Young adults seek accompaniment - Catholic Courier
Nick Lopez, a youth delegate from the United States participating in the Vatican’s pre-synod meeting, walks in procession at the start of Palm Sunday Mass celebrated by Pope Francis in St. Peter’s Square at the Vatican March 25.

Nick Lopez, a youth delegate from the United States participating in the Vatican’s pre-synod meeting, walks in procession at the start of Palm Sunday Mass celebrated by Pope Francis in St. Peter’s Square at the Vatican March 25.

Young adults seek accompaniment

VATICAN CITY — Young people want to know they are valued members of the Catholic Church who are taken seriously enough for someone to discuss their questions and struggles with them, rather than repeating “prefabricated” responses, according to delegates to a recent Vatican meeting.

“We need a church that is welcoming and merciful, which appreciates its roots and patrimony and which loves everyone, even those who are not following the perceived standards,” said the final document of a March 19-25 meeting scheduled in preparation for an upcoming Synod of Bishops on young people, faith and vocational discernment.

The document reflects the input of 305 young adults attending the meeting in Rome and some 15,000 young people who participated through Facebook groups online.

Released March 24, the document was presented to Pope Francis March 25 during Palm Sunday Mass and will be used in drafting the working document for the October synod.

Many of the reflections and opinions expressed in the final document of the pre-synod gathering are similar to those expressed last summer by local youths and young adults as well as those who work with them, according to Shannon Loughlin, associate director of the Diocese of Rochester’s Department of Pastoral Services. Over the summer diocesan staff encouraged young people and those who minister to them to complete an online questionnaire after reading the preparatory document issued by the Synod of Bishops as well as Pope Francis’ January 2017 letter to young people in anticipation of the synod.

Diocesan staff also led listening sessions at six parishes and facilitated small-group discussions with young Catholics and those who work with them. In September, the feedback garnered through these efforts was compiled into a report that was submitted to the U.S. Conference of Catholic Bishops, which was, in turn, to include it in a final report to the Vatican.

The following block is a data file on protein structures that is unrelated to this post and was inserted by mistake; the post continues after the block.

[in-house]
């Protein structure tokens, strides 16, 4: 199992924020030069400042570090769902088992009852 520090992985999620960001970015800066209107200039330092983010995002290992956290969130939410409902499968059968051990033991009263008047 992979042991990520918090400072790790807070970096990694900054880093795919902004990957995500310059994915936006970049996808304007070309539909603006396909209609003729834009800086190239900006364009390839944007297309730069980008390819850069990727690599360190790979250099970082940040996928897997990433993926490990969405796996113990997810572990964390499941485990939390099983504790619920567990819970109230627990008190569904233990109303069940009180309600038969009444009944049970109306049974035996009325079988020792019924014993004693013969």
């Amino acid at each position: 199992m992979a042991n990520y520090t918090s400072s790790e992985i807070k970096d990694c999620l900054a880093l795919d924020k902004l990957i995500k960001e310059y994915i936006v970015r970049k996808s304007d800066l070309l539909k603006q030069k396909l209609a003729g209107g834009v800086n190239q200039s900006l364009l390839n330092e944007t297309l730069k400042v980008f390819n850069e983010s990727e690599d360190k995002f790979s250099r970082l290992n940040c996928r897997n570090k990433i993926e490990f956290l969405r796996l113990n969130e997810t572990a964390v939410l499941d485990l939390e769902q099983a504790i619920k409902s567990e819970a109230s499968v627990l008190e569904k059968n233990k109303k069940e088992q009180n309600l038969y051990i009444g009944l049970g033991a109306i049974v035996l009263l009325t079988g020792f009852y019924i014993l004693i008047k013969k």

Many local young adults mentioned feelings of isolation and loneliness, as well as a desire to build authentic relationships, Loughlin said, noting that these concerns were echoed in the final document of the pre-synod gathering in Rome. The young people also said they wanted the church to take a more active role in engaging with them via social media, yet they recognized the challenges that are inherent in online communication, she said.

“They recognize that it’s not the be-all, end-all. The young people recognize it’s very difficult to speak about faith … with people online,” and that such discussions can lead to damaged relationships, Loughlin said.

Connecting with people who aren’t engaged in the church is another major challenge, she added. Recognizing this, both young people and those who work with them noted the importance of peer ministries, through which young adults who are engaged in the church are trained to reach out to those who are not connected to the church, Loughlin said.

With a frantic pace of life, thousands of life choices and proponents of different ideas and ideals battling for their attention, the young people in Rome and in the Facebook groups said what they want most from the church is “attractive, coherent and authentic models,” who will accompany them in their search for meaning and fulfillment.

But, they warned, “we need rational and critical explanations to complex issues — simplistic answers do not suffice.”

Most of the young people meeting in Rome are very active in the church and were named delegates to the meeting by their national bishops’ conference or by the Catholic movements to which they belong.